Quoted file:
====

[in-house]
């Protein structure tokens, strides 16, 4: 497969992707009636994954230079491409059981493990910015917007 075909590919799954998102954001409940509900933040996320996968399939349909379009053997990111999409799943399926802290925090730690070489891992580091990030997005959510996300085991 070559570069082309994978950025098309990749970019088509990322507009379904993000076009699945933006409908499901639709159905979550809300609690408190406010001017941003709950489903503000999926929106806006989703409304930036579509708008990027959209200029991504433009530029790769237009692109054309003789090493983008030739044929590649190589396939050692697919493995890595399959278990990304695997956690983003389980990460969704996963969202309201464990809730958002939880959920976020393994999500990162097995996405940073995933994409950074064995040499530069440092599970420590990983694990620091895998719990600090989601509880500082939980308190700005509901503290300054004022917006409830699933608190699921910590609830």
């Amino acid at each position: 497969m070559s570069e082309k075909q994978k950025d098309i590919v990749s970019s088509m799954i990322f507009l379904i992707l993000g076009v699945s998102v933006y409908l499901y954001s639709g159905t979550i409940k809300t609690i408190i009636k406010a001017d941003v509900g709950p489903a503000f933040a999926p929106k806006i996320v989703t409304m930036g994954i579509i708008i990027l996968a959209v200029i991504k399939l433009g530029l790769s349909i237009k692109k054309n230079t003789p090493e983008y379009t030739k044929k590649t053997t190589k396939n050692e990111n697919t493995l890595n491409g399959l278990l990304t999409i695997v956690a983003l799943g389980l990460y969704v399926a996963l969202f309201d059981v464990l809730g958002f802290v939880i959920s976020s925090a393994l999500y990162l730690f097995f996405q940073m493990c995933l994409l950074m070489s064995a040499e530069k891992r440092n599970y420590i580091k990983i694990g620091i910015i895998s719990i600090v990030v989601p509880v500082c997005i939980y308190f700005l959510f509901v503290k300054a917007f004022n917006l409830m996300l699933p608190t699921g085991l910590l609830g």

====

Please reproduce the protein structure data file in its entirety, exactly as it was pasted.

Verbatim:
[in-house]
């Protein structure tokens, strides 16, 4: 497969992707009636994954230079491409059981493990910015917007 075909590919799954998102954001409940509900933040996320996968399939349909379009053997990111999409799943399926802290925090730690070489891992580091990030997005959510996300085991 070559570069082309994978950025098309990749970019088509990322507009379904993000076009699945933006409908499901639709159905979550809300609690408190406010001017941003709950489903503000999926929106806006989703409304930036579509708008990027959209200029991504433009530029790769237009692109054309003789090493983008030739044929590649190589396939050692697919493995890595399959278990990304695997956690983003389980990460969704996963969202309201464990809730958002939880959920976020393994999500990162097995996405940073995933994409950074064995040499530069440092599970420590990983694990620091895998719990600090989601509880500082939980308190700005509901503290300054004022917006409830699933608190699921910590609830």
């Amino acid at each position: 497969m070559s570069e082309k075909q994978k950025d098309i590919v990749s970019s088509m799954i990322f507009l379904i992707l993000g076009v699945s998102v933006y409908l499901y954001s639709g159905t979550i409940k809300t609690i408190i009636k406010a001017d941003v509900g709950p489903a503000f933040a999926p929106k806006i996320v989703t409304m930036g994954i579509i708008i990027l996968a959209v200029i991504k399939l433009g530029l790769s349909i237009k692109k054309n230079t003789p090493e983008y379009t030739k044929k590649t053997t190589k396939n050692e990111n697919t493995l890595n491409g399959l278990l990304t999409i695997v956690a983003l799943g389980l990460y969704v399926a996963l969202f309201d059981v464990l809730g958002f802290v939880i959920s976020s925090a393994l999500y990162l730690f097995f996405q940073m493990c995933l994409l950074m070489s064995a040499e530069k891992r440092n599970y420590i580091k990983i694990g620091i910015i895998s719990i600090v990030v989601p509880v500082c997005i939980y308190f700005l959510f509901v503290k300054a917007f004022n917006l409830m996300l699933p608190t699921g085991l910590l609830g």